Referential integrity is imposed by adding referential constraints to table and column definitions. Once referential constraints are defined to the database manager, changes to the data within the tables and columns is checked against the defined constraint. Completion of the requested action depends on the result of the constraint checking.
Referential constraints are established with the FOREIGN KEY clause, and the REFERENCES clause in the CREATE TABLE or ALTER TABLE statements. There are effects from a referential constraint on a typed table or to a parent table that is a typed table that you should consider before creating a referential constraint.
The identification of foreign keys enforces constraints on the values within the rows of a table or between the rows of two tables. The database manager checks the constraints specified in a table definition and maintains the relationships accordingly. The goal is to maintain integrity whenever one database object references another.
For example, primary and foreign keys each have a department number column. For the EMPLOYEE table, the column name is WORKDEPT, and for the DEPARTMENT table, the name is DEPTNO. The relationship between these two tables is defined by the following constraints:
There is only one department number for each employee in the EMPLOYEE table, and that number exists in the DEPARTMENT table.
Each row in the EMPLOYEE table is related to no more than one row in the DEPARTMENT table. There is a unique relationship between the tables.
Each row in the EMPLOYEE table that has a non-null value for WORKDEPT is related to a row in the DEPTNO column of the DEPARTMENT table.
The DEPARTMENT table is the parent table, and the EMPLOYEE table is the dependent table.
The SQL statement defining the parent table, DEPARTMENT, is:
CREATE TABLE DEPARTMENT (DEPTNO CHAR(3) NOT NULL, DEPTNAME VARCHAR(29) NOT NULL, MGRNO CHAR(6), ADMRDEPT CHAR(3) NOT NULL, LOCATION CHAR(16), PRIMARY KEY (DEPTNO)) IN RESOURCE
The SQL statement defining the dependent table, EMPLOYEE, is:
CREATE TABLE EMPLOYEE (EMPNO CHAR(6) NOT NULL PRIMARY KEY, FIRSTNME VARCHAR(12) NOT NULL, LASTNAME VARCHAR(15) NOT NULL, WORKDEPT CHAR(3), PHONENO CHAR(4), PHOTO BLOB(10m) NOT NULL, FOREIGN KEY DEPT (WORKDEPT) REFERENCES DEPARTMENT ON DELETE NO ACTION) IN RESOURCE
By specifying the DEPTNO column as the primary key of the DEPARTMENT table and WORKDEPT as the foreign key of the EMPLOYEE table, you are defining a referential constraint on the WORKDEPT values. This constraint enforces referential integrity between the values of the two tables. In this case, any employees that are added to the EMPLOYEE table must have a department number that can be found in the DEPARTMENT table.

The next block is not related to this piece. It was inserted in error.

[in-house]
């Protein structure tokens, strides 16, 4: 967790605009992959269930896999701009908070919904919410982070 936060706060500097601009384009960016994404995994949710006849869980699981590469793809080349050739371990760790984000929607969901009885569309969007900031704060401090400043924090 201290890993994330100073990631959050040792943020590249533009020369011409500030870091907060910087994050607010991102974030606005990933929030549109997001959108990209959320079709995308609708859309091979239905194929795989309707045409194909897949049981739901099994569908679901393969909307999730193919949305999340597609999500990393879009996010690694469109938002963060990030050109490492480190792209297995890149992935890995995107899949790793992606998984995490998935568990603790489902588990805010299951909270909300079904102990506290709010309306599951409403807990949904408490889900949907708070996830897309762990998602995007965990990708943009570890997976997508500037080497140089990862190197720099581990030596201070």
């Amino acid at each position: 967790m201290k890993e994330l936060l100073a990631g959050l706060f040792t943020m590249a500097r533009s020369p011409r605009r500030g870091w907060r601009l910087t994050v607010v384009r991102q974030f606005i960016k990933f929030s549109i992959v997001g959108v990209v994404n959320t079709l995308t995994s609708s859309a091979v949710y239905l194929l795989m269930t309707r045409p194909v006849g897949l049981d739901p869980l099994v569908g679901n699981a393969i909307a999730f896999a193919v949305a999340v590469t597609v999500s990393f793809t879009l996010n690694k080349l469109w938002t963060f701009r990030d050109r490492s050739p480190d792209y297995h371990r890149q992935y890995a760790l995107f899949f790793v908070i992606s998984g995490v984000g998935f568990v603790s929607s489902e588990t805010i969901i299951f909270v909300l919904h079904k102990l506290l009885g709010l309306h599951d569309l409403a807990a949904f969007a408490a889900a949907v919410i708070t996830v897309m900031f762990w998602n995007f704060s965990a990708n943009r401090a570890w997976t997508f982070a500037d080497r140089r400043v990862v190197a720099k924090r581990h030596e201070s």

The delete rule for the referential constraint in the employee table is NO ACTION, which means that a department cannot be deleted from the DEPARTMENT table if there are any employees in that department.
Although the previous examples use the CREATE TABLE statement to add a referential constraint, the ALTER TABLE statement can also be used.
Another example: The same table definitions are used as those in the previous example. Also, the DEPARTMENT table is created before the EMPLOYEE table. Each department has a manager, and that manager is listed in the EMPLOYEE table. MGRNO of the DEPARTMENT table is actually a foreign key of the EMPLOYEE table. Because of this referential cycle, this constraint poses a slight problem. You could add a foreign key later.
All delete rules of all affected relationships must be satisfied in order for the delete operation to succeed. If a referential constraint is violated, the DELETE operation fails.
The action to be taken on dependent tables when a DELETE is performed on a parent table depends on the delete rule specified for the referential constraint. If no delete rule was defined, the DELETE NO ACTION rule is used.
DELETE NO ACTION
Specifies that the row in the parent table can be deleted if no other row depends on it. If a dependent row exists in the relationship, the DELETE fails. The check for dependent rows is performed at the end of the statement.
Specifies that the row in the parent table can be deleted if no other row depends on it. If a dependent row exists in the relationship, the DELETE fails. The check for dependent rows is performed immediately.
For example, you cannot delete a department from the department table if it is still responsible for some project that is described by a dependent row in the project table.
Specifies that first the designated rows in the parent table are deleted. Then, the dependent rows are deleted.
For example, you can delete a department by deleting its row in the department table. Deleting the row from the department table also deletes:
The rows for all departments that report to it.
All departments that report to those departments and so forth.
DELETE SET NULL
Specifies that each nullable column of the foreign key in each dependent row is set to its default value. This means that the column is only set to its default value if it is a member of a foreign key that references the row being deleted. Only the dependent rows that are immediate descendents are affected.
DELETE SET DEFAULT
Specifies that each column of the foreign key in each dependent row is set to its default value. This means that the column is only set to its default value if it is a member of a foreign key that references the row being deleted. Only the dependent rows that are immediate descendants are affected.
For example, you can delete an employee from the employee table (EMPLOYEE) even if the employee manages some department. In that case, the value of MGRNO for each employee who reported to the manager is set to blanks in the department table (DEPARTMENT). If some other default value was specified on the create of the table, that value is used.